Earlier, we talked about the “video-to-lead funnel” with its three phases:Engage, Convert, and Nurture. This funnel represents a strategy for using Web video to guide and convert prospects. The broadest part of the funnel is the Engage phase. In order for a prospect to convert, that prospect must first be engaged. How do you use video to engage prospects? Let’s explore.
In general, videos that add value engage your site’s visitors. Examples of engaging videos include:
- Interviews with thought leaders on topics of interest to your site’s visitors. This type of video typically increases engagement by two and a half to three times over baseline.
- Videos consisting of tips or best practices of interest to your site’s visitors. These videos typically increase engagement by two and a half to three times over baseline.
- Videos that contain solutions to your prospects’ problems.
Promotional videos can also engage your site’s visitors. For example:
- A video spokesperson that guides your visitors to specific Web pages is much more engaging than a text link.
- Videos embedded in reports and white papers can bring the material to life and engage your prospects.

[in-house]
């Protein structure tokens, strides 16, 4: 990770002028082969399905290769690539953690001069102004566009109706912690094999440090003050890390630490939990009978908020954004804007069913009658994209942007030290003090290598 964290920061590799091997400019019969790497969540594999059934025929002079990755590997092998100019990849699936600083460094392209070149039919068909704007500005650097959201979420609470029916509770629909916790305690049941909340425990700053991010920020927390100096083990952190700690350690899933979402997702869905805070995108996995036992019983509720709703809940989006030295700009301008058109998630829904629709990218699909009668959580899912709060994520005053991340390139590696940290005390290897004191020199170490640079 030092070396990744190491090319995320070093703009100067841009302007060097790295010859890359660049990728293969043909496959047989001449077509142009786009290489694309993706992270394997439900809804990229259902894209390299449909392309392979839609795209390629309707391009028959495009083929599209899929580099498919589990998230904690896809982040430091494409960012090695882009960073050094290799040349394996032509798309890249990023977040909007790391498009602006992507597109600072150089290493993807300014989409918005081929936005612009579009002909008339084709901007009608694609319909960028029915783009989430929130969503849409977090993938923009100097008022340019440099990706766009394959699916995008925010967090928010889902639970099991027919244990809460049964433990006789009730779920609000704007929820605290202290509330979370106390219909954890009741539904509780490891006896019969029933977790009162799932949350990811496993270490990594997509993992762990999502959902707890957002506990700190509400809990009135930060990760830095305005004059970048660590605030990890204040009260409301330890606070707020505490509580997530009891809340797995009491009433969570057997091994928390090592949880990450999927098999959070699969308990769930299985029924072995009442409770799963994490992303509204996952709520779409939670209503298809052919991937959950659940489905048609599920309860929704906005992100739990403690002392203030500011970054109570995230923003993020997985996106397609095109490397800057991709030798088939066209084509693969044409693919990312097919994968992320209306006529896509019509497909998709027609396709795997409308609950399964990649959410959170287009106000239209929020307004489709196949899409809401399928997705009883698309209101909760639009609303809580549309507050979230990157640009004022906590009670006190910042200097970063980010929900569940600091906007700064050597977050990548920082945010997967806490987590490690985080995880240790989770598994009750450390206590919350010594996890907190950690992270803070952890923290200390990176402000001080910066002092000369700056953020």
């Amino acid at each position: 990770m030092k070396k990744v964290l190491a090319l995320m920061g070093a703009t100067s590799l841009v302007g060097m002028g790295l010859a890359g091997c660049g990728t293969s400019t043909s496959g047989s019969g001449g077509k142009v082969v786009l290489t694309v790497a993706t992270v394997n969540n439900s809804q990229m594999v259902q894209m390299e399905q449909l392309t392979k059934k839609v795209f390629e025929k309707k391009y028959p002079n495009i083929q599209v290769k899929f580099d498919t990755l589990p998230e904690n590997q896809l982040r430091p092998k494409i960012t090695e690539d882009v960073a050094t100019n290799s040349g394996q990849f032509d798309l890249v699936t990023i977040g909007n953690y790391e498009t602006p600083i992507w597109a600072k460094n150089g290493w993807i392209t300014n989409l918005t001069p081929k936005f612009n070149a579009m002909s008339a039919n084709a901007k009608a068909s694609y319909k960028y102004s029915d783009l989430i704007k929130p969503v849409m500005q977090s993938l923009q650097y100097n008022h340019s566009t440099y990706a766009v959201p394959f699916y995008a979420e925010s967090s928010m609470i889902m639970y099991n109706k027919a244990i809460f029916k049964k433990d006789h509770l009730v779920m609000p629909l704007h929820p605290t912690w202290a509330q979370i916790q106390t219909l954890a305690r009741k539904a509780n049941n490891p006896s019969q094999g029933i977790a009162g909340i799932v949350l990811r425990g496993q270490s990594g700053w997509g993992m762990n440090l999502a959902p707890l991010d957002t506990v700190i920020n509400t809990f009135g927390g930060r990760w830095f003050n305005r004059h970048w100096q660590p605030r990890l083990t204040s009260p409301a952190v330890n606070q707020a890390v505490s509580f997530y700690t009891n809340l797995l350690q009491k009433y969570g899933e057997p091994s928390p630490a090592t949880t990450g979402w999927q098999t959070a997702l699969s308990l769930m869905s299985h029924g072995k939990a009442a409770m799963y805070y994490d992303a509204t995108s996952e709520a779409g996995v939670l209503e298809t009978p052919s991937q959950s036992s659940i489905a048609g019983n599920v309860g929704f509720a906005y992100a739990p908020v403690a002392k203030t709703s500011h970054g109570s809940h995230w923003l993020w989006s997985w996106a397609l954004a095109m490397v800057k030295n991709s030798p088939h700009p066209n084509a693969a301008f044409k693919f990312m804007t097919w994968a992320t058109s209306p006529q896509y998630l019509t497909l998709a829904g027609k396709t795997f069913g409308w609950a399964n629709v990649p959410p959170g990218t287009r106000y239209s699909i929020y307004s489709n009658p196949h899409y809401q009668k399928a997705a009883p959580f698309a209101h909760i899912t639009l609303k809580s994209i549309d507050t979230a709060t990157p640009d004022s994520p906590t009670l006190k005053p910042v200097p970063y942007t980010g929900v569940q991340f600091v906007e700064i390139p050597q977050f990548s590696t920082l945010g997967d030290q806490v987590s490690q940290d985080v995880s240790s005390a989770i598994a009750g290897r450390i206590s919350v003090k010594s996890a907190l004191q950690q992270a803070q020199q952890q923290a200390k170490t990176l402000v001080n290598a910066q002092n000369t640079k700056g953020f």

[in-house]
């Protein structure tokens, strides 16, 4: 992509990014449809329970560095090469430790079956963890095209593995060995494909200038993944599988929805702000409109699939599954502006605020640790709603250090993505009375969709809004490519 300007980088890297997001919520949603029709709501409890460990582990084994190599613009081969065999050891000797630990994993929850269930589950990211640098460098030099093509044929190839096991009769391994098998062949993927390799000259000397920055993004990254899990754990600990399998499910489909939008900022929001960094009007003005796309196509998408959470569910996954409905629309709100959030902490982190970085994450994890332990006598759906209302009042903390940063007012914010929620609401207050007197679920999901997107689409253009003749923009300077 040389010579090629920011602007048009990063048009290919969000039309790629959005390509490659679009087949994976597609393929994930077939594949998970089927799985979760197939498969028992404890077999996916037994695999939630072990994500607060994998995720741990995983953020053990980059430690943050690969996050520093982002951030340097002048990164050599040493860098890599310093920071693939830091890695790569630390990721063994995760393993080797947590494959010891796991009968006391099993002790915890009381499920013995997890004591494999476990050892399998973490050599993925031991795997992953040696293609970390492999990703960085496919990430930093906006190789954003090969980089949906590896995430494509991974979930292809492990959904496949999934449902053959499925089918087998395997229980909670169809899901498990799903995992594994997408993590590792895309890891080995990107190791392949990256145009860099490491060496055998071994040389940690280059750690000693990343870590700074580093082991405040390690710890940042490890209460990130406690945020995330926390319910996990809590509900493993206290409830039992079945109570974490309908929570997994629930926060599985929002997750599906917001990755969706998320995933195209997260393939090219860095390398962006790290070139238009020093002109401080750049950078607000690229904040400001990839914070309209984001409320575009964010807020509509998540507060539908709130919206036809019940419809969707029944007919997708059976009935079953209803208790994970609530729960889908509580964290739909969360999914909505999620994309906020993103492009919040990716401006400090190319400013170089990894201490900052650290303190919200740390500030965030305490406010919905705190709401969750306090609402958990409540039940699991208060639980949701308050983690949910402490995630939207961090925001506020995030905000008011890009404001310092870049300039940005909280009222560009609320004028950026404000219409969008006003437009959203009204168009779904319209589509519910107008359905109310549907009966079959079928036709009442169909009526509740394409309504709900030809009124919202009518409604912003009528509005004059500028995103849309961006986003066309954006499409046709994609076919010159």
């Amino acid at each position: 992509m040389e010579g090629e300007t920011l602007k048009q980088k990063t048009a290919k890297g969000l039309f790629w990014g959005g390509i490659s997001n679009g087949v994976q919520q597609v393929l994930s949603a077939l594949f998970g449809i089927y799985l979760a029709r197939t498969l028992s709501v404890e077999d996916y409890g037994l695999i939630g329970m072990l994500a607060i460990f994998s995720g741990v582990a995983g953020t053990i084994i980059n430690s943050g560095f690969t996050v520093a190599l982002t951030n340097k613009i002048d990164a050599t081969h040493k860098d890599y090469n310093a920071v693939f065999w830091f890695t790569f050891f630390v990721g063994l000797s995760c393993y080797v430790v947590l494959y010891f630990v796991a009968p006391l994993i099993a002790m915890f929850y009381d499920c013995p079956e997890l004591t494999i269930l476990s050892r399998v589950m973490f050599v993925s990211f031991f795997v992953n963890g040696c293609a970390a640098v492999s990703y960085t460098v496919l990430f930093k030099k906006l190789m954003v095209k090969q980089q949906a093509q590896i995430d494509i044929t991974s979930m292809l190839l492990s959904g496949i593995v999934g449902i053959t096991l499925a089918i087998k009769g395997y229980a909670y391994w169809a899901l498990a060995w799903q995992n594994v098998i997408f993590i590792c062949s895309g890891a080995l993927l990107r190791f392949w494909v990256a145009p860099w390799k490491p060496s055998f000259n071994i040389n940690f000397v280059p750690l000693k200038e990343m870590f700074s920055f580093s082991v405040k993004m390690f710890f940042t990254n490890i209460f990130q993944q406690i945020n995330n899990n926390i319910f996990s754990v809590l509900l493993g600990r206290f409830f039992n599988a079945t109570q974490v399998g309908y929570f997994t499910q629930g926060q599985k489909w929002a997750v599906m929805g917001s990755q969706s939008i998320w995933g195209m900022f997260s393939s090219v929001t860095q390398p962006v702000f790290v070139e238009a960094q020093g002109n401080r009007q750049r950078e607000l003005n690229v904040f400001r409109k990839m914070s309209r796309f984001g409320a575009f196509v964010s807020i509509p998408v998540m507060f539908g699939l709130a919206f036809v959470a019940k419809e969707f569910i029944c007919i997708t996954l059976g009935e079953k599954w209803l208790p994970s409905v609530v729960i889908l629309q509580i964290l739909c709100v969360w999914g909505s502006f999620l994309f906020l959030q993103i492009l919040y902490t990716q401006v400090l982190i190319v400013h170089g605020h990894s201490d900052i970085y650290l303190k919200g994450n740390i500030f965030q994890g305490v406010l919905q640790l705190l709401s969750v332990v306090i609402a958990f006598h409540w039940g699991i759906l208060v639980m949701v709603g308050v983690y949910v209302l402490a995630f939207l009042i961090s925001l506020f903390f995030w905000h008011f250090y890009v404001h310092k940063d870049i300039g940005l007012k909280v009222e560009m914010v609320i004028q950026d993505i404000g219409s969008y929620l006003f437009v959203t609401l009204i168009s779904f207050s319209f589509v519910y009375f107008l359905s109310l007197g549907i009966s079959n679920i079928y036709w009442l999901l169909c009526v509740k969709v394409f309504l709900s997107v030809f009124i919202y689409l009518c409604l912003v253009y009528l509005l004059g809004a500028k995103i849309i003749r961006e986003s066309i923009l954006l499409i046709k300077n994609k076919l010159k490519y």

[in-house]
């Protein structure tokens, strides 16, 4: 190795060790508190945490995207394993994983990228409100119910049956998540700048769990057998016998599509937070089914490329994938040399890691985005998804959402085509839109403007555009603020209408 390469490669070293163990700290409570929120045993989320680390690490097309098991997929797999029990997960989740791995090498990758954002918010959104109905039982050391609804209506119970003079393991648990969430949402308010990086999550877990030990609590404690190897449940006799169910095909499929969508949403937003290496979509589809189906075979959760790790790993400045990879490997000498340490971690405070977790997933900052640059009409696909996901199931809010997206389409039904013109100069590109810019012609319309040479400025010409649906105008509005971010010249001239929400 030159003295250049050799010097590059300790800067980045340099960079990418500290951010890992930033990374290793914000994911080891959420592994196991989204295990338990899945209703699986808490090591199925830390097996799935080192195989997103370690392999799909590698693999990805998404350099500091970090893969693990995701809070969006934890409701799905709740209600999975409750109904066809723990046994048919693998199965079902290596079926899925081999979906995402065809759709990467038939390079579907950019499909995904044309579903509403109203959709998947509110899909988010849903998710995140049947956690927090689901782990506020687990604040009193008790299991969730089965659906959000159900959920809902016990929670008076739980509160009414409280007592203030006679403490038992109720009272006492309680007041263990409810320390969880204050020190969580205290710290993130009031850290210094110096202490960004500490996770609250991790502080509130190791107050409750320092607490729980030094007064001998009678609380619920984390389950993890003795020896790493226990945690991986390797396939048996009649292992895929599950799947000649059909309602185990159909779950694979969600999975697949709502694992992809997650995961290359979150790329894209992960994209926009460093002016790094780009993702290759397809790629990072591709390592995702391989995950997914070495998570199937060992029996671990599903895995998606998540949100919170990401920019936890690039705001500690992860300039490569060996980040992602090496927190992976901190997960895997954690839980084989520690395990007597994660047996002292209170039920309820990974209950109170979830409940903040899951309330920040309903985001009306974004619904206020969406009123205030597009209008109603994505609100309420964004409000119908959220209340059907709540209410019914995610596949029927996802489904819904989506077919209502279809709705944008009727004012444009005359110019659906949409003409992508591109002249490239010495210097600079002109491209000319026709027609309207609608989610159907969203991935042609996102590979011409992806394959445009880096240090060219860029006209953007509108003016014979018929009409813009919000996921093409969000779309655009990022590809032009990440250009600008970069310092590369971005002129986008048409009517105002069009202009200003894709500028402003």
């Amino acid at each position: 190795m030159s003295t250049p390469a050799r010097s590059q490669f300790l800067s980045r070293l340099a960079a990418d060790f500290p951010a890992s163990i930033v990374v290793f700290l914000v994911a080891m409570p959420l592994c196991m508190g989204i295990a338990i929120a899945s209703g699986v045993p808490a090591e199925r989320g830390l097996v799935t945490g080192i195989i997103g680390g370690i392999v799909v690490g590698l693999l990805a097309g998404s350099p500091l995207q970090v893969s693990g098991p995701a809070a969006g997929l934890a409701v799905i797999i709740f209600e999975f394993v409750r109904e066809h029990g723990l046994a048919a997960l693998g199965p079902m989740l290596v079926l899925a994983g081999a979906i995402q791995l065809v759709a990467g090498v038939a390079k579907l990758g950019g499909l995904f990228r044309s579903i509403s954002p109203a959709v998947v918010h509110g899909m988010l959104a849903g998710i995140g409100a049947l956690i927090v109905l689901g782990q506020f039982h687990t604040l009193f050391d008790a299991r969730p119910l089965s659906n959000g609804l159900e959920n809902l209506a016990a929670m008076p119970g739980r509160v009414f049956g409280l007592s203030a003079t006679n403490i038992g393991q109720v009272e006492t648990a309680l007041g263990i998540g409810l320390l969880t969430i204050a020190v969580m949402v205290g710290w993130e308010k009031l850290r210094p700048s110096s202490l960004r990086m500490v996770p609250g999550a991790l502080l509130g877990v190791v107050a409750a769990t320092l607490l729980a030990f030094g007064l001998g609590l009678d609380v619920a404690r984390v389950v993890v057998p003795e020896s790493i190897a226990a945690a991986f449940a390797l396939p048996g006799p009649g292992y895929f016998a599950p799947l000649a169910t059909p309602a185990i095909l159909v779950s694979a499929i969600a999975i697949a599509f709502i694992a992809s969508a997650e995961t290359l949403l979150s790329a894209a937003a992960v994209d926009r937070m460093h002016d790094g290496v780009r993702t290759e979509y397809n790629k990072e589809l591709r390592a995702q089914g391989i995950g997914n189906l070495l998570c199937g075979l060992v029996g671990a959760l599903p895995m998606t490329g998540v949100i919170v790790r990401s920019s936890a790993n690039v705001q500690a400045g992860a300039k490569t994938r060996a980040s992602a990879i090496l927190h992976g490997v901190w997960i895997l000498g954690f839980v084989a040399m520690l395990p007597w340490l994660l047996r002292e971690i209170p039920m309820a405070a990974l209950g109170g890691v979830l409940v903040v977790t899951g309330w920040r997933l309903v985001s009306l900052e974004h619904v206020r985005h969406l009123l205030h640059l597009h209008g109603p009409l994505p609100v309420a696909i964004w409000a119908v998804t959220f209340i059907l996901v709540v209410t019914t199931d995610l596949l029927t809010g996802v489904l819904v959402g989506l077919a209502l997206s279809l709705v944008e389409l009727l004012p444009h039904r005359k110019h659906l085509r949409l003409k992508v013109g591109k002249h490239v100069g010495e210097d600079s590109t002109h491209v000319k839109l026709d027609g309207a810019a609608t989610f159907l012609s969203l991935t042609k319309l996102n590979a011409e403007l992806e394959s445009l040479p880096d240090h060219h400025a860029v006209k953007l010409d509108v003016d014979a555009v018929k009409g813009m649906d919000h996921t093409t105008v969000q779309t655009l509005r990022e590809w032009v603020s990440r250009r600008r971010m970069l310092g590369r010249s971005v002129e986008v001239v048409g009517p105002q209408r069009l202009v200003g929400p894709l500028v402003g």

- Video links in newsletters add interest while also driving your prospects to specific pages on your website. In addition, video links in newsletters have been shown to reduce opt-out rates.
- Videos positioned on landing pages increase landing page conversion rates by one and a half to two times over baseline. They also encourage follow through on your call to action by reinforcing the benefits of your offer.
Videos related to an event are another terrific way to engage your prospects. In fact, you can use videos before, during, and after an event, adding value and engaging prospects each step along the way. For example:
- Before the event – Use video to promote your event and increase attendance. This strategy typically results in an improvement of two to four times over baseline.
- During the event – Video displays during the event engage attendees and add another dimension to your presentation while recording the event itself ensures that you have footage to share afterward.
- After the event – The possibilities for using video after an event are vast. You could post highlights from the event on your website for those who couldn’t attend, thereby engaging prospects after the fact. You could edit the footage to include detailed excerpts from speakers and post it on your website. You could use excerpts from the event as you promote the next event in the series. You could create an event follow-up video with a special offer which typically results in a follow-up response of 22% to 35%. Each of these post-event videos allow you to keep the conversation going and reach attendees and non-attendees alike. They also strengthen your position as an expert.
What do all of the above videos have in common? They engage prospects.
How have you used Web video to engage your site’s visitors? Share your ideas in the comments section below.